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Opposition candidate wins in Taiwan

Nationalist Party's grip on island ends as Chen elected president

Beijing officials cautious

March 19, 2000|By Frank Langfitt, | Frank Langfitt,,SUN FOREIGN STAFF

Politically, Chen must now work with the party he throttled, the Nationalists, who still hold a 555 percent majority in the legislature and could frustrate his attempts at reform. His critics, and even some admirers, worry that Chen is not experienced enough to handle the delicate triangular relationship among Taiwan, China and the United States.

Regarded as an effective mayor of Taipei, he is seen by many as a leader better suited to domestic policy issues. Unlike his presidential opponents, who hold degrees from U.S. schools such as Georgetown and the University of Chicago, Chen was educated entirely in Taiwan and is uncomfortable speaking English.

On the streets of Taipei last night, though, none of that seemed to matter to Chen's supporters, who rode around on motorbikes, firing off air horns and flying green-and-white flags, the colors of the DPP. They had much to celebrate.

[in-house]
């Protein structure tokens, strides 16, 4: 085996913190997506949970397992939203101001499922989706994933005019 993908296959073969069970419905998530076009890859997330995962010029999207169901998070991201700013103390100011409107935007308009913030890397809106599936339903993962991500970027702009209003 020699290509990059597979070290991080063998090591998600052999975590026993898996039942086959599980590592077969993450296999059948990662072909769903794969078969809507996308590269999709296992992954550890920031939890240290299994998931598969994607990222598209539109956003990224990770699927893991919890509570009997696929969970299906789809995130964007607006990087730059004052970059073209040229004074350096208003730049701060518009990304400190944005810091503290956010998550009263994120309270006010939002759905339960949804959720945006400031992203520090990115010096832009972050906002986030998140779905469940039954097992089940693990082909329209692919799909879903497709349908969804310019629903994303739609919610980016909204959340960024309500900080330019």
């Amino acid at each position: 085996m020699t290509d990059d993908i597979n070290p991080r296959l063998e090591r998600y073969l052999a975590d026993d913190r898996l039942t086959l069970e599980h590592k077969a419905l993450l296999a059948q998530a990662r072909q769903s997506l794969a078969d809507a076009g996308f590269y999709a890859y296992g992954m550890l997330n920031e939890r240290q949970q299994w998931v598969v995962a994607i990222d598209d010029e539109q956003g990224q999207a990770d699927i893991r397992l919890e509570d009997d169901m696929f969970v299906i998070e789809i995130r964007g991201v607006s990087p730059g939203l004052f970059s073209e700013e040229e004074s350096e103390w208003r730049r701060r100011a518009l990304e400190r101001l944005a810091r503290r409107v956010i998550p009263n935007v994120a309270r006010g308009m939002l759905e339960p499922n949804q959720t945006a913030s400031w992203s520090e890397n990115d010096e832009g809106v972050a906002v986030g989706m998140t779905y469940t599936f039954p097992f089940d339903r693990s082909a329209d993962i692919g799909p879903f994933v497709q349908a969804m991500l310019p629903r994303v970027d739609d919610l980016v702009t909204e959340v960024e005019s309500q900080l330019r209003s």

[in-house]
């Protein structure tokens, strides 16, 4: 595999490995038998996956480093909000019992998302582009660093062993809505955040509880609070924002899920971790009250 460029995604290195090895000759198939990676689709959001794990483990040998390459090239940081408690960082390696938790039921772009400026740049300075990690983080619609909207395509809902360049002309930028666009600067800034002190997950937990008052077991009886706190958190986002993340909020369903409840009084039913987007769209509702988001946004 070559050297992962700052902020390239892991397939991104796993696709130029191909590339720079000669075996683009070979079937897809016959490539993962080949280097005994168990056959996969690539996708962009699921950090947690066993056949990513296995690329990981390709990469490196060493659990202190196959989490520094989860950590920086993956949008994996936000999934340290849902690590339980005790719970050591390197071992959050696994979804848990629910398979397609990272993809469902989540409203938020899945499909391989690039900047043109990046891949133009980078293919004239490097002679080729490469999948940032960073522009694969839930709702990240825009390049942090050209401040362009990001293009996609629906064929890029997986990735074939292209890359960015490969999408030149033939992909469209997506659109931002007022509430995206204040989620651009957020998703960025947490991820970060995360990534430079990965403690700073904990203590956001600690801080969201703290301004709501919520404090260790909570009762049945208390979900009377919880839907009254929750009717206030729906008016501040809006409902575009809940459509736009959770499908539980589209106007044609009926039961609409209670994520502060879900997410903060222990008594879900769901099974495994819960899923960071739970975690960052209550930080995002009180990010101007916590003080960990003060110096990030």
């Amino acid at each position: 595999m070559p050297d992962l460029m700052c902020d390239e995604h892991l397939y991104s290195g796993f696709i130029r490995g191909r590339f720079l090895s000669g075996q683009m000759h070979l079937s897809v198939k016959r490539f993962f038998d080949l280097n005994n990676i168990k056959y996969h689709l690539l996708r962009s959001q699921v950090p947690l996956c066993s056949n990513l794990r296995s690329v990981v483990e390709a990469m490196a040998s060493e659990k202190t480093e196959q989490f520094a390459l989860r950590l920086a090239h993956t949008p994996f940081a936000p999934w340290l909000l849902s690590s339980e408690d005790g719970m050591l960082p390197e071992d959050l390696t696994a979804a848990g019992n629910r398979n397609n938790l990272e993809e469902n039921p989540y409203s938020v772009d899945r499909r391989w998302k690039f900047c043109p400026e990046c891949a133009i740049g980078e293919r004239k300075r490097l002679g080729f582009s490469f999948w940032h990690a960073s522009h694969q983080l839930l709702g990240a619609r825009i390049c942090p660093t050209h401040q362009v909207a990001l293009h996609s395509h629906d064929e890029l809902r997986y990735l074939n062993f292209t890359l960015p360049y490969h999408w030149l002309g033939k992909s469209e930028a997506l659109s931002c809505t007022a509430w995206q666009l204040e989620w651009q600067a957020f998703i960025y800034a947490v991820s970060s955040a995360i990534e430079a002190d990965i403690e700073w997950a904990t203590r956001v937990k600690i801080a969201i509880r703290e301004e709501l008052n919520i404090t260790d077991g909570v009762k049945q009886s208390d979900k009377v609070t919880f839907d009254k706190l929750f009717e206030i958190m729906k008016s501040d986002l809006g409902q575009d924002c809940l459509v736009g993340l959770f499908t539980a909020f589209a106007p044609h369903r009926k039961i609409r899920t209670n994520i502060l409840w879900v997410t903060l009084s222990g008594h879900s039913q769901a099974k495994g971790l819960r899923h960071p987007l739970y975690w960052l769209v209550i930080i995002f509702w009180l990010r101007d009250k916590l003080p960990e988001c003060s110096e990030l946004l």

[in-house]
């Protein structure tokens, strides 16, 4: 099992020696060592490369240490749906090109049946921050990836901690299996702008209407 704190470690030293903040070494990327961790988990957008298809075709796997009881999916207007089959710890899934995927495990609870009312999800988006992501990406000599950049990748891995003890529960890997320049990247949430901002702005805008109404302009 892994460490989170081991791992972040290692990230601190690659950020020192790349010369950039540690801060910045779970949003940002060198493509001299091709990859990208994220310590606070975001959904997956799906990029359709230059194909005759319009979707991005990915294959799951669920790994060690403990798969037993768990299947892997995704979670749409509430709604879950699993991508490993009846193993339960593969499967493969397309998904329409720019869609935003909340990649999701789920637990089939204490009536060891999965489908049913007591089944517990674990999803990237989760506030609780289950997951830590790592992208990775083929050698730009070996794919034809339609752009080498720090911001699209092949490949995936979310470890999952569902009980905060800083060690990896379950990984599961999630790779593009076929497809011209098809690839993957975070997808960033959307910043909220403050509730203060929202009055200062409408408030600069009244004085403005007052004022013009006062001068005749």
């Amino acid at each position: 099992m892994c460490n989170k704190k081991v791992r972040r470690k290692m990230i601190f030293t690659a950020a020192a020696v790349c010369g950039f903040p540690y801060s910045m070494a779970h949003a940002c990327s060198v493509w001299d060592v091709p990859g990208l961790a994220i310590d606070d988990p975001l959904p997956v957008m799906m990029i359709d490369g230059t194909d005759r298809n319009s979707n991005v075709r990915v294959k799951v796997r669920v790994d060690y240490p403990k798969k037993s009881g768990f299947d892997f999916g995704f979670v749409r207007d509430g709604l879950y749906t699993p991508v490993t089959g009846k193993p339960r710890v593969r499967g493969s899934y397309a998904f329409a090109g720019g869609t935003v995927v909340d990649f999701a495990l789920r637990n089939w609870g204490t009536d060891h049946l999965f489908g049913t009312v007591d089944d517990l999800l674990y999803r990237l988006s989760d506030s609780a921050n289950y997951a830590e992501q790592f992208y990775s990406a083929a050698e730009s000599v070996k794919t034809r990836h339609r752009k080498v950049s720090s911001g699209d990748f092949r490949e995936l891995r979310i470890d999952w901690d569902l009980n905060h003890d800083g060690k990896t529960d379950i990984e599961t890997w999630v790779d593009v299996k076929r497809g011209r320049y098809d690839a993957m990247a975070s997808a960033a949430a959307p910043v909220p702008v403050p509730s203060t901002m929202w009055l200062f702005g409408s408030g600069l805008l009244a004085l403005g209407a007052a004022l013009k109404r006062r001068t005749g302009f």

Two decades ago, Taiwan was a police state. When dissidents tried to march through the southern city of Kaohsiung in 1979, they clashed with police who tried to stop them. Some received life sentences for sedition.

After the regime's lifting of nearly four decades of martial law in 1987 and the legalization of political parties in 1989, the DPP began its formal climb to the political pinnacle it reached last night.

Many saw yesterday's victory as a lesson and a warning to the aging authoritarian leaders in Beijing. The threats they use to repress their own people don't play well on this democratic island of 22 million.

During Taiwan's first direct presidential election four years ago, China fired missiles off the coast in hopes of defeating incumbent President Lee.

The United States, which has pledged under somewhat vague terms to defend Taiwan, sent aircraft carriers to the area in a show of force.

Lee won in a landslide.

"I hope that in the future, they will never try this trick again," said Parris Chang, a Chen adviser and president of the Taiwan Institute for Political, Economic and Strategic Studies. "They try it every four years, and most times it doesn't work."

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